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chiped carbide tooling

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  • chiped carbide tooling

    i was givin some chipped carbide tooling is there a way to unsolder and resolder a new tip? Where would one buy the tips and solder and flux if needed? also the pic is of some that do not fit my lathe and someone can have for shipping.


  • #2
    They are brazed on not soldered. I don't know where you could buy new carbide tips. They are so cheap I don't try to fix them, if they are chipped so bad I can't grind them for use I toss them. I use the brazed cutters till they are little more than 1/8" square.

    If you want to save the carbide tips heat the shank until the tip falls off. Keep the heat off the carbide, it don't like a lot of heat.
    It's only ink and paper


    • #3
      id just grind them down to shapes you want and then they ae uable again , i moded a few of them plus got some pre modded from my uncle,

      they are cheap to buy, mod them use them then pitch them out after they break again.


      • #4
        Im frugal.. Ok.. CHEAP Those have ALOT of usable carbide. Just grind away. Specially if they happen to be a good grade of carbide.

        I had a buddy that owned a small job shop. One of his lathes was a large (maybe 24"x10') reed-prentice. He used to take some major cuts on the thing and used insert tooling and brazed tools. With the brazed tool bits he would grind them down sometimes to where there was just a small lil nub of carbide left. And he would sink that lil 1/2" tool bit into some massive parts, making it work for its money.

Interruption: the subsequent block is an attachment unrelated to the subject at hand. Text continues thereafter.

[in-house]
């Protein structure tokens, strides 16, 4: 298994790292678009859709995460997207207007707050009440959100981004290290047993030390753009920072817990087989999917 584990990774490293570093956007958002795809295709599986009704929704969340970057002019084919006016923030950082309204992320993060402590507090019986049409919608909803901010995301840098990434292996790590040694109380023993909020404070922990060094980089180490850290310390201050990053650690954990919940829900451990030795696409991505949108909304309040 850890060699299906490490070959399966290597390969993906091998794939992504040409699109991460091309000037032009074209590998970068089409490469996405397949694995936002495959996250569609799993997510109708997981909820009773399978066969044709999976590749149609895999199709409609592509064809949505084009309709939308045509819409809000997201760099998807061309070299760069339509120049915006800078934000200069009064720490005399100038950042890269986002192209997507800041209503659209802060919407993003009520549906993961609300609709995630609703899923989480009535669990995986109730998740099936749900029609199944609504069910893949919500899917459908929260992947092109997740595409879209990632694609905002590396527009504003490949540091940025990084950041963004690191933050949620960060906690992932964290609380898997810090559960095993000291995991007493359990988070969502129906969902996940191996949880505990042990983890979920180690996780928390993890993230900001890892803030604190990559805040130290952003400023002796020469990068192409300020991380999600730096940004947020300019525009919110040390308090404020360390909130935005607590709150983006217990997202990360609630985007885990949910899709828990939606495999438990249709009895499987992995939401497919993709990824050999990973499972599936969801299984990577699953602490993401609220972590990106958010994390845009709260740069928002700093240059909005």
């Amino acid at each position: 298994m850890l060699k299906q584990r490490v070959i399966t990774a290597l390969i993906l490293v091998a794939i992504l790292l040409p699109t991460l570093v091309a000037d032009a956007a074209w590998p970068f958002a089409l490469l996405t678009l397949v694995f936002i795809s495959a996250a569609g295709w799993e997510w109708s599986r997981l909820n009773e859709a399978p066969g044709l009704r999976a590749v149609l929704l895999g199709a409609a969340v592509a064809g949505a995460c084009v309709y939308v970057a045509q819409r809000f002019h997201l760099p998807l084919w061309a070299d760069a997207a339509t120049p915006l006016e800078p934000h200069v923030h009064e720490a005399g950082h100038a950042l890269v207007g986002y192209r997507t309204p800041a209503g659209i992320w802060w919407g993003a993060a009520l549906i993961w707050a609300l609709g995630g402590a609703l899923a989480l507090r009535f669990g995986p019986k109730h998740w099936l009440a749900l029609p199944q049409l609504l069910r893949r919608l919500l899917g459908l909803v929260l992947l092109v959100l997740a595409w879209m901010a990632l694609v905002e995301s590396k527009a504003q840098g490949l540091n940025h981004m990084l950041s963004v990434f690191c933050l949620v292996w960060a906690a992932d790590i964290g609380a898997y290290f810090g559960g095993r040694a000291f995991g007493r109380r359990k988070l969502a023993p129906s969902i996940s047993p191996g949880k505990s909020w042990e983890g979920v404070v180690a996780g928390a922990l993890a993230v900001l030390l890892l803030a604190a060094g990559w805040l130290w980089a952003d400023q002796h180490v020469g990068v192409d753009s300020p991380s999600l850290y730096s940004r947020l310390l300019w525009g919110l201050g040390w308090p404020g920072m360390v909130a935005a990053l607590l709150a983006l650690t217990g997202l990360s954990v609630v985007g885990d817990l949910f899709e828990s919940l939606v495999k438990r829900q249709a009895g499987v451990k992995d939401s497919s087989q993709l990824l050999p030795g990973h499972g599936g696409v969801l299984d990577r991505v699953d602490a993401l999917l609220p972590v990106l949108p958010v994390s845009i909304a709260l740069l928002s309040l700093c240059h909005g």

I was always waiting for the lil chip of carbide to come popping off. Nope, never happened, ok, well I did hear the fatal crunch sometimes

        Grind them till there nothing left. Wear a proper dust mask, he never did, but thats not what killed him either. JR


        • #5
          These need a GREEN wheel or diamond to be sharpened. Grind away the steel with a regular grinder first.


          • #6
            Well, I have taken heavy cuts that heated the brazed tool so hot the insert came off so it can happen. It was a long deep pass, more than I should have been doing with brazed cutters. I've done that several times. The shop owner didn't want to buy insert tooling.
            It's only ink and paper


            • #7
              Those tools have a lot of cutting left in them!!
              Silver soldering or brazing are good ways to attach carbide tips to tool bits.

              A couple of links:

              Your online resource for carbide brazing services, information, and tips on how to braze carbide. Vacuum brazing, furnace brazing, and more.

              Here's a bunch I got with a lathe a few years ago. The small are 1/2" square, the large 3/4".

              Last edited by rode2rouen; 09-22-2009, 11:24 PM.


              • #8
                Over the years, I have collected oodles of carbide blanks, squares, rectangles, diamonds, etc. Whenever I have ground a cemented carbide bit (those doohickies you have in your photo graph) to nothing, and I like or need that size of bit, I whip out the old oxy-acetylene torch, the silver solder and flux, grind a new pad in the old bit, and sweat on one of my old inserts from the can.

                Can't beat the cost. The only thing you need to be aware of is that the surfaces to be "cemented" need to be very clean and flux-ed well. Another is that if you are going to do some pretty heavy hogging, you may wish to use a silver solder with a higher silver content. I can't remember off-hand the various grades of silver solder, but suffice it to say that as the silver content goes up, both the strength and price go up as well. The cheaper grades of solder are good enough for general shop use.
                J.D. Leach